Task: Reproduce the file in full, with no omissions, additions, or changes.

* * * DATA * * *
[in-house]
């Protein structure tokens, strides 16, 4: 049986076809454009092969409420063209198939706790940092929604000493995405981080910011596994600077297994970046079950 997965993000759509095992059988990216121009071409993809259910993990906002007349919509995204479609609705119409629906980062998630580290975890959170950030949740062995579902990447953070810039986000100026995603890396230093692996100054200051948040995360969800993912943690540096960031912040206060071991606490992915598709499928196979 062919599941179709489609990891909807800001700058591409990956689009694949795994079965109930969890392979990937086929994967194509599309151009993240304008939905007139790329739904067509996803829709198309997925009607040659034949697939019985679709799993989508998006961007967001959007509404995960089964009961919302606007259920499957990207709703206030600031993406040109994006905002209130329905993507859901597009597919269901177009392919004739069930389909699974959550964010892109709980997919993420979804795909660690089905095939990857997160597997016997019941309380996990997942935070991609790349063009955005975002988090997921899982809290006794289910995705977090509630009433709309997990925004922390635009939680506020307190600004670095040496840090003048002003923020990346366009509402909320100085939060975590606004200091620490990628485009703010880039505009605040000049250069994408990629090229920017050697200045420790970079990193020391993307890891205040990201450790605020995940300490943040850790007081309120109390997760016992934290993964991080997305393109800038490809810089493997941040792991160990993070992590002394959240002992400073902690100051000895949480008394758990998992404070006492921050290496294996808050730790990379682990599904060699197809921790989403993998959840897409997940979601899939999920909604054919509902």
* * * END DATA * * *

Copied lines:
[in-house]
């Protein structure tokens, strides 16, 4: 049986076809454009092969409420063209198939706790940092929604000493995405981080910011596994600077297994970046079950 997965993000759509095992059988990216121009071409993809259910993990906002007349919509995204479609609705119409629906980062998630580290975890959170950030949740062995579902990447953070810039986000100026995603890396230093692996100054200051948040995360969800993912943690540096960031912040206060071991606490992915598709499928196979 062919599941179709489609990891909807800001700058591409990956689009694949795994079965109930969890392979990937086929994967194509599309151009993240304008939905007139790329739904067509996803829709198309997925009607040659034949697939019985679709799993989508998006961007967001959007509404995960089964009961919302606007259920499957990207709703206030600031993406040109994006905002209130329905993507859901597009597919269901177009392919004739069930389909699974959550964010892109709980997919993420979804795909660690089905095939990857997160597997016997019941309380996990997942935070991609790349063009955005975002988090997921899982809290006794289910995705977090509630009433709309997990925004922390635009939680506020307190600004670095040496840090003048002003923020990346366009509402909320100085939060975590606004200091620490990628485009703010880039505009605040000049250069994408990629090229920017050697200045420790970079990193020391993307890891205040990201450790605020995940300490943040850790007081309120109390997760016992934290993964991080997305393109800038490809810089493997941040792991160990993070992590002394959240002992400073902690100051000895949480008394758990998992404070006492921050290496294996808050730790990379682990599904060699197809921790989403993998959840897409997940979601899939999920909604054919509902």